This may be something of a backhanded compliment, but if you had a difficult piece of land on which to build a course, Cabell Robinson would be an architect you would be wise to choose.
The American with the impressive Iberian portfolio just seems to know how to handle awkward sites, and Finca Cortesin is one of the best examples of his skill in this regard.
His design and Gerald Huggan’s landscaping have combined to create uncommon harmony here, with lush surroundings including typical Mediterranean flora and forest.
Opened in 2006 and measuring 7,400 yards off the tips, the course offers five different tee positions so it is playable by players of all levels.
In July 2017, Finca Cortesin completed a comprehensive upgrade of its greens – becoming the first golf course in Spain to feature a new, environmentally-friendly, type of ultra dwarf bermuda grass on all of its putting surfaces.
The new greens are simply outstanding and naturally a key part of the reason it scores so well in our Top 100 in terms of conditioning. You will not play many – if any – notably better-conditioned courses in the whole list.
After a friendly opener the first of the par 3s arrives at the 2nd, playing up and over lots of bushes and framed nicely by bunkers in front and to the sides. There are villas beyond the green but they don’t spoil the look.
The 12th is a really good-looking hole played slightly downhill and has echoes of Monte Rei, with an angled green on a ledge and bunkers short right and back left.
Indeed all the villas are located higher than the course and pushed back so are not notably in the eyeline.
The short holes are all notable for different reasons. The 6th is a long, tough test while the 10th is an acute drop par 3 to a slim green that falls away towards bushes on the right and a shaved-back bank on left.
The 12th is a really good-looking hole played slightly downhill and has echoes of Monte Rei, with an angled green on a ledge and bunkers short right and back left. Only something well struck will hold this green.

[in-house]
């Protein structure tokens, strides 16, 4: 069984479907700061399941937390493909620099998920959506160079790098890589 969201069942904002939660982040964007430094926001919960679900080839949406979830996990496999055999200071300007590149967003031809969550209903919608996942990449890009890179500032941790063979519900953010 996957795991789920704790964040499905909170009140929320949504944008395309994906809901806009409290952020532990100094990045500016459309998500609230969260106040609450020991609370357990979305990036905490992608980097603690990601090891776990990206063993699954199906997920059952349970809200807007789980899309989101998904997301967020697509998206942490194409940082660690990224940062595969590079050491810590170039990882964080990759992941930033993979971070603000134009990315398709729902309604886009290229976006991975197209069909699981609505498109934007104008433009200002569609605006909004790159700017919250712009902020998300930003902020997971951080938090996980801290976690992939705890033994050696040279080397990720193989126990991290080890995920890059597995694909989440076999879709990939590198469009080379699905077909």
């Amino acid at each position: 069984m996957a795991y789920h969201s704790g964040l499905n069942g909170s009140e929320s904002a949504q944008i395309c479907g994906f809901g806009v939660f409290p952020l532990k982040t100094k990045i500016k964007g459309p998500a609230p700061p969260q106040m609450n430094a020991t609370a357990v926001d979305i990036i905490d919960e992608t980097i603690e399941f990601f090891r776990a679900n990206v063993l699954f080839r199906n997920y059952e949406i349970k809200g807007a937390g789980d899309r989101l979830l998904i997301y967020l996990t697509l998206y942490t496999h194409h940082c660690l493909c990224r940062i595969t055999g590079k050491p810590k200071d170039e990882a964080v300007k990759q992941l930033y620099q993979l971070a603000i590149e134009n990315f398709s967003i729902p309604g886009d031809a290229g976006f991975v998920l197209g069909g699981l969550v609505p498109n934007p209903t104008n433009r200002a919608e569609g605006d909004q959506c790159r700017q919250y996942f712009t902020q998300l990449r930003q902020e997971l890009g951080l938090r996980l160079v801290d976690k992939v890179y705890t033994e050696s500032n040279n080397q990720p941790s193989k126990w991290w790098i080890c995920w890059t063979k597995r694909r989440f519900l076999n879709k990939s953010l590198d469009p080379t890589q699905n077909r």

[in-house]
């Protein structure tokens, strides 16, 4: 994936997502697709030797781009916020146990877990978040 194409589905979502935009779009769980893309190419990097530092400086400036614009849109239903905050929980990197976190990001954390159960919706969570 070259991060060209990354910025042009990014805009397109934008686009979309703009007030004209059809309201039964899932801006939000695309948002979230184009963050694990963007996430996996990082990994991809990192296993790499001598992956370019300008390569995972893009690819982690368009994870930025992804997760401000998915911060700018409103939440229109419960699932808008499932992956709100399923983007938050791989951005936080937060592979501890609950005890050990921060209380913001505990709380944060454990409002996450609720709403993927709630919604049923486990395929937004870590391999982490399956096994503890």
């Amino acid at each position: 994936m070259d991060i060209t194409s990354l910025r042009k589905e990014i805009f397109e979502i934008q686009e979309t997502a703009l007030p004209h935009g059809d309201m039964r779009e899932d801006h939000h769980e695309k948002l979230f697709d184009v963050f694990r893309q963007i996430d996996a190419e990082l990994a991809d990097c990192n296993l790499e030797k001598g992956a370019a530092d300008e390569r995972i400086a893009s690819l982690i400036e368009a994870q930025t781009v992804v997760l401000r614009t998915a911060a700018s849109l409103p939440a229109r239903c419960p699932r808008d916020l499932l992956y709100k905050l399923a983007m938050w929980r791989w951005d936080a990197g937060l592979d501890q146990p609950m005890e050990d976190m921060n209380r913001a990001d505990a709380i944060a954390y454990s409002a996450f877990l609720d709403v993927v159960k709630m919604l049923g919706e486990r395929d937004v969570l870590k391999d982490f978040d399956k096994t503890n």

Two holes later, with more elevation change on back nine, you keep climbing up to the 14th to play alongside the spectacular downhill driving range on the right. Like the 17th, the final par 3, this is a prolifically-bunkered short hole.
Finca mixes holes that give you a chance and – not least because of the dramatic terrain, which means uphill and downhill holes as well as narrow right-to-left sloping fairways – some seriously exacting ones.
So there is the wide open fairway on the 3rd, where the strong player can gamble and fly bunkers on the right to leave a much easier shot in by feeding their approach in from the right rather than have to fly the ball over water. In contrast, anyone short of the bunkers has to go over water.
And then to follow there is a sporty par 4 around a lake where you can get close with your drive but otherwise hit it 200 yards up the left.
Or the risk-reward 16th, which plays to a bottleneck fairway that is barely 15 yards wide at its narrowest point but to fly the bunkers leaves no more than a eight-iron approach to the heart-shaped green.
It doesn’t affect our ranking in the slightest, but it would be remiss not to mention the service at Finca Cortesin, which is peerless in this list.
But then there is the strong 7th, a right-to-left dog-leg over funky terrain with everything sloping left to right and a heart-shaped green turned on its side with swales on the left and a bunker right.
Or the 11th, which travels over a tumbling narrow fairway to an eight-shaped green that is long and narrow. A bunker down to the right and a bank higher on the left side add to the difficulty of hitting this slender target.
And then there is the 13th, a mix of the two. It has creek across the fairway to add to your calculations and then a different-looking second shot into a tiered green with water in front and trees guarding it on both sides. It is a pretty, Valderrama-esque scene.
It doesn’t affect our ranking in the slightest, but it would be remiss not to mention the service at Finca Cortesin, which is peerless in this list. Chris Bertram